DNA is a target for mutagens and carcinogens, which induce changes in DNA structure giving rise to mutations and/ or cell death [32]. In the present study DNA assay damage was evaluated by comet (Table 2) and micronucleus test. Administration of commercial fruit drinks resulted in DNA damage correspond to DNA from animals exposed to 0.8, 1.6 and 2.4 mg/kg bw fruit drinks, respectively. It is evident that exposure to fruit drinks resulted in DNA damage as compared to control. It is clear that extent of DNA damage is dose dependent. The mechanism of action is depend on the generation of reactive oxygen species (ROS), which could provide explanations of the different findings of the in vivo comet assay and micronucleus test observed in mice and in rats as reported by EFSA [33].

The results of genotoxicity of commercial fruit drinks assessed by scoring MN (Table 1), corroborate with the findings of comet assay (Table 2). A significant (P<0.05) increase in the frequency of micronuclei was observed after treatment with commercial drinks as compared to that in control. This is clear in all doses (0.8, 1.6 and 2.4 mg/kg bw) used in the study.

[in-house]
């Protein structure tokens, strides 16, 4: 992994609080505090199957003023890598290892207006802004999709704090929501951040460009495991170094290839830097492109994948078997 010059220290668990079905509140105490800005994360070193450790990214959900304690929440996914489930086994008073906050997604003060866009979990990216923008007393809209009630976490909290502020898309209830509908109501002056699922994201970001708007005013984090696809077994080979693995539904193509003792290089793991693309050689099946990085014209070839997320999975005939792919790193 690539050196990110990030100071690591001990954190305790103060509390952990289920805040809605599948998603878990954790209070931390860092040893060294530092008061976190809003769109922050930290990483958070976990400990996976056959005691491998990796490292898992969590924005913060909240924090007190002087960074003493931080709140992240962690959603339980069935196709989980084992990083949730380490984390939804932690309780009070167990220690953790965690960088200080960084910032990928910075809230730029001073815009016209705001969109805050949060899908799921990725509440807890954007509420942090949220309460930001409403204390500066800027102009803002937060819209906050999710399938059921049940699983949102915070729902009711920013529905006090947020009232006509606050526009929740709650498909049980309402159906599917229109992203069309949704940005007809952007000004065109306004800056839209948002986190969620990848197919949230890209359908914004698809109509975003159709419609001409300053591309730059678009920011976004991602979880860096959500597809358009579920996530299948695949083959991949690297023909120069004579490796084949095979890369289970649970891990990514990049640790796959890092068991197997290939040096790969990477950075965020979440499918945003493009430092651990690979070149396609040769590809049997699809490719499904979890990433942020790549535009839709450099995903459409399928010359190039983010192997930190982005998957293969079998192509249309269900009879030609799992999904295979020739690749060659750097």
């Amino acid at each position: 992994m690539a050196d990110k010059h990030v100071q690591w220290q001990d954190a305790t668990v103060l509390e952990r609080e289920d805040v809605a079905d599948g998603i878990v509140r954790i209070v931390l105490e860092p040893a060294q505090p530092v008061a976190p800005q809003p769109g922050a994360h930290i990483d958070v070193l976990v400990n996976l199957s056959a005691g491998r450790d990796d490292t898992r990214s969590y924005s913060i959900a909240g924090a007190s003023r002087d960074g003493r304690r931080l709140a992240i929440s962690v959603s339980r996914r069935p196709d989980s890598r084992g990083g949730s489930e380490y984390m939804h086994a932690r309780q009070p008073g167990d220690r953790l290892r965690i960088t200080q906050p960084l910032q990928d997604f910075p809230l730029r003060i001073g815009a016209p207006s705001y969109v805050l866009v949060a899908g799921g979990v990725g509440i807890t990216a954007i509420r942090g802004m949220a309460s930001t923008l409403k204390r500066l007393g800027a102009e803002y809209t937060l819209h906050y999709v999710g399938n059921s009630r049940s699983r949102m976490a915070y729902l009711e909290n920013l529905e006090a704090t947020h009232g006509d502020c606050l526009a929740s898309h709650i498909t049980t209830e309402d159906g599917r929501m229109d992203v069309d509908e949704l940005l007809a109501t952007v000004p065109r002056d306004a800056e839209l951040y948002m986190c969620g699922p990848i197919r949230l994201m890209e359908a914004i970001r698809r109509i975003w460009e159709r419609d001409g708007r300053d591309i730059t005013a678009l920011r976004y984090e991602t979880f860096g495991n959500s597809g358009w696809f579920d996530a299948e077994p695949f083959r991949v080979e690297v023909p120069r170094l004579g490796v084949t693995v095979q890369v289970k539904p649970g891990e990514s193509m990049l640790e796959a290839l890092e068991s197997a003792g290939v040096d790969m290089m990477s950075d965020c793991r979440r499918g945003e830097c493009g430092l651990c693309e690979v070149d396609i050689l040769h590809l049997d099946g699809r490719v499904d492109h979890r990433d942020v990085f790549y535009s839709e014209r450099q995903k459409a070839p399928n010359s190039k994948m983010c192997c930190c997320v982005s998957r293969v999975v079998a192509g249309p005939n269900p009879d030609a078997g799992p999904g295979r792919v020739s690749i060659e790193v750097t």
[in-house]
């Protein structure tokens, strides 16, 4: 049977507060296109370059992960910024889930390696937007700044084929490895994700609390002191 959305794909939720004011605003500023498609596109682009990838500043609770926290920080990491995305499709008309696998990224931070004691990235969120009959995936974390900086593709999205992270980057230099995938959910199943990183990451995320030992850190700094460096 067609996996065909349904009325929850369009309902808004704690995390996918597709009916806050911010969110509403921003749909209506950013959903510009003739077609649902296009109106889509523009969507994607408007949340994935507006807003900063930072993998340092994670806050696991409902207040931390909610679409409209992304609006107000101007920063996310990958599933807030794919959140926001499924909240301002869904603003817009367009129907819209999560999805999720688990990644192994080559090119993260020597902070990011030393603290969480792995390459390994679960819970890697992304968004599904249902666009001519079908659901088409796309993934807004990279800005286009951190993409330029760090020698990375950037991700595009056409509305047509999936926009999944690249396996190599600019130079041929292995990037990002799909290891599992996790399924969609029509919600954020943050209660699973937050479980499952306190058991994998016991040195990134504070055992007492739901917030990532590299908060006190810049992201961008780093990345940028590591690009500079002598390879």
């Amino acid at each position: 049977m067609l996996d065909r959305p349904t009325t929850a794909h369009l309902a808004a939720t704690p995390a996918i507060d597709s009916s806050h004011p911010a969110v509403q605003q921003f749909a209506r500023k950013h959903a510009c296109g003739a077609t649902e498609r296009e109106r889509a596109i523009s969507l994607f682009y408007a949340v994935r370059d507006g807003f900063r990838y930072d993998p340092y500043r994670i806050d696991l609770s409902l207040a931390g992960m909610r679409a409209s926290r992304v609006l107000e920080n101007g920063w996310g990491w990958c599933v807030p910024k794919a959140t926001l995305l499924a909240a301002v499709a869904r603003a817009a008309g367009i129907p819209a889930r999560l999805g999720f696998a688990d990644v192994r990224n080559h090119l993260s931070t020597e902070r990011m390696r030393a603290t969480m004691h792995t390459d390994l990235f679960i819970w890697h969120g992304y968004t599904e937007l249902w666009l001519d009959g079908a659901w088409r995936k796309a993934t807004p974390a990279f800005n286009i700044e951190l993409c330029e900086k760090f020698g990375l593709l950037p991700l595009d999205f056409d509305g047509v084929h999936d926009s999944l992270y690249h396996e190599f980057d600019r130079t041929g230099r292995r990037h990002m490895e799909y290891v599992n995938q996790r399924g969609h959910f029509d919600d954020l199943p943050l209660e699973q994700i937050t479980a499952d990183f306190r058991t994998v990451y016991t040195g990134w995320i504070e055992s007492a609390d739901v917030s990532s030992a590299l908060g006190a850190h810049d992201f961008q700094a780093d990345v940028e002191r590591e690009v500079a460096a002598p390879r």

Sasaki et al. [34] studied the genotoxicity of 39 chemicals currently in use as food additives. They treated groups of four male ddY mice once orally with each additive at up to half its LD50 or the limit dose (2000 mg/kg bw) and performed the comet assays on the glandular stomach, colon, liver, kidney, urinary bladder, lung, brain, and bone marrow 3 and 24 hours after treatment. Tartrazine induced dose- related DNA damage in the glandular stomach, colon, and/or urinary bladder. All 7 food dyes tested induced DNA damage in the gastrointestinal organs at low doses (10 or 100 mg/kg bw). Among them, Amaranth, Allura Red, New Coccine, and Tartrazine induced DNA damage.